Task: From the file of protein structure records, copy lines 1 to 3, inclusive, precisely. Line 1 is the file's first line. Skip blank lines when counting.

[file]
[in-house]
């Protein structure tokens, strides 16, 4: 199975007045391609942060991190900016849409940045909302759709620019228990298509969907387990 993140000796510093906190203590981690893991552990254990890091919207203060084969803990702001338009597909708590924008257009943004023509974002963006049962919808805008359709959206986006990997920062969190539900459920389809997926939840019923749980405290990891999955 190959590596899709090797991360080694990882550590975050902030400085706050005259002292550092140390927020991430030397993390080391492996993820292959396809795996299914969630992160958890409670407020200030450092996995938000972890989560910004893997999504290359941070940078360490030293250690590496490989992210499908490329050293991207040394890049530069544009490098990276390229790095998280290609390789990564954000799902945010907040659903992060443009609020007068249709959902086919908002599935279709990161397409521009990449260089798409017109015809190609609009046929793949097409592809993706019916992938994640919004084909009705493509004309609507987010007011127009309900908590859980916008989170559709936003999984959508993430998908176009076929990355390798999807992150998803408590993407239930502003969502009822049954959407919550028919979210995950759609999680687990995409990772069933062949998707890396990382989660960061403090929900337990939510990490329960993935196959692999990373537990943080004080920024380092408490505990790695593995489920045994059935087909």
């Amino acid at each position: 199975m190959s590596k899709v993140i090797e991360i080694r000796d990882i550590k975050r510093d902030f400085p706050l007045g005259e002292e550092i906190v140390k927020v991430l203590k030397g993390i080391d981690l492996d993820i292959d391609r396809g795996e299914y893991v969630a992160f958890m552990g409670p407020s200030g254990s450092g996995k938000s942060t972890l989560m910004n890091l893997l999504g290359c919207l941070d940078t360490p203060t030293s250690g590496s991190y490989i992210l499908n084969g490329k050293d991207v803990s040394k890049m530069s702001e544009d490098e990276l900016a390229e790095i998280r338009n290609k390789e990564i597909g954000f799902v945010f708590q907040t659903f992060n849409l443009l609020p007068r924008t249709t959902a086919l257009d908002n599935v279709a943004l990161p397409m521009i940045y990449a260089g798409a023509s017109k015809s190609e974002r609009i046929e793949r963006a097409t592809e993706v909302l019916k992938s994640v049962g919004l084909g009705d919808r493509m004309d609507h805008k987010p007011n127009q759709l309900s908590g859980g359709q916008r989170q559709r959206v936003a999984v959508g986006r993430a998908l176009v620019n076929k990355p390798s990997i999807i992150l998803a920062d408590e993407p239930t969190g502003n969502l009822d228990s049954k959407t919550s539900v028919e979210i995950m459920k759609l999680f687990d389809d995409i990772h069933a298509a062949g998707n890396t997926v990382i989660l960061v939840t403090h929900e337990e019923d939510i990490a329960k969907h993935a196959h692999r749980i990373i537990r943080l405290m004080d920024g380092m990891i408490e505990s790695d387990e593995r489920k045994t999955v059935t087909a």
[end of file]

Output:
[in-house]
């Protein structure tokens, strides 16, 4: 199975007045391609942060991190900016849409940045909302759709620019228990298509969907387990 993140000796510093906190203590981690893991552990254990890091919207203060084969803990702001338009597909708590924008257009943004023509974002963006049962919808805008359709959206986006990997920062969190539900459920389809997926939840019923749980405290990891999955 190959590596899709090797991360080694990882550590975050902030400085706050005259002292550092140390927020991430030397993390080391492996993820292959396809795996299914969630992160958890409670407020200030450092996995938000972890989560910004893997999504290359941070940078360490030293250690590496490989992210499908490329050293991207040394890049530069544009490098990276390229790095998280290609390789990564954000799902945010907040659903992060443009609020007068249709959902086919908002599935279709990161397409521009990449260089798409017109015809190609609009046929793949097409592809993706019916992938994640919004084909009705493509004309609507987010007011127009309900908590859980916008989170559709936003999984959508993430998908176009076929990355390798999807992150998803408590993407239930502003969502009822049954959407919550028919979210995950759609999680687990995409990772069933062949998707890396990382989660960061403090929900337990939510990490329960993935196959692999990373537990943080004080920024380092408490505990790695593995489920045994059935087909």
């Amino acid at each position: 199975m190959s590596k899709v993140i090797e991360i080694r000796d990882i550590k975050r510093d902030f400085p706050l007045g005259e002292e550092i906190v140390k927020v991430l203590k030397g993390i080391d981690l492996d993820i292959d391609r396809g795996e299914y893991v969630a992160f958890m552990g409670p407020s200030g254990s450092g996995k938000s942060t972890l989560m910004n890091l893997l999504g290359c919207l941070d940078t360490p203060t030293s250690g590496s991190y490989i992210l499908n084969g490329k050293d991207v803990s040394k890049m530069s702001e544009d490098e990276l900016a390229e790095i998280r338009n290609k390789e990564i597909g954000f799902v945010f708590q907040t659903f992060n849409l443009l609020p007068r924008t249709t959902a086919l257009d908002n599935v279709a943004l990161p397409m521009i940045y990449a260089g798409a023509s017109k015809s190609e974002r609009i046929e793949r963006a097409t592809e993706v909302l019916k992938s994640v049962g919004l084909g009705d919808r493509m004309d609507h805008k987010p007011n127009q759709l309900s908590g859980g359709q916008r989170q559709r959206v936003a999984v959508g986006r993430a998908l176009v620019n076929k990355p390798s990997i999807i992150l998803a920062d408590e993407p239930t969190g502003n969502l009822d228990s049954k959407t919550s539900v028919e979210i995950m459920k759609l999680f687990d389809d995409i990772h069933a298509a062949g998707n890396t997926v990382i989660l960061v939840t403090h929900e337990e019923d939510i990490a329960k969907h993935a196959h692999r749980i990373i537990r943080l405290m004080d920024g380092m990891i408490e505990s790695d387990e593995r489920k045994t999955v059935t087909a």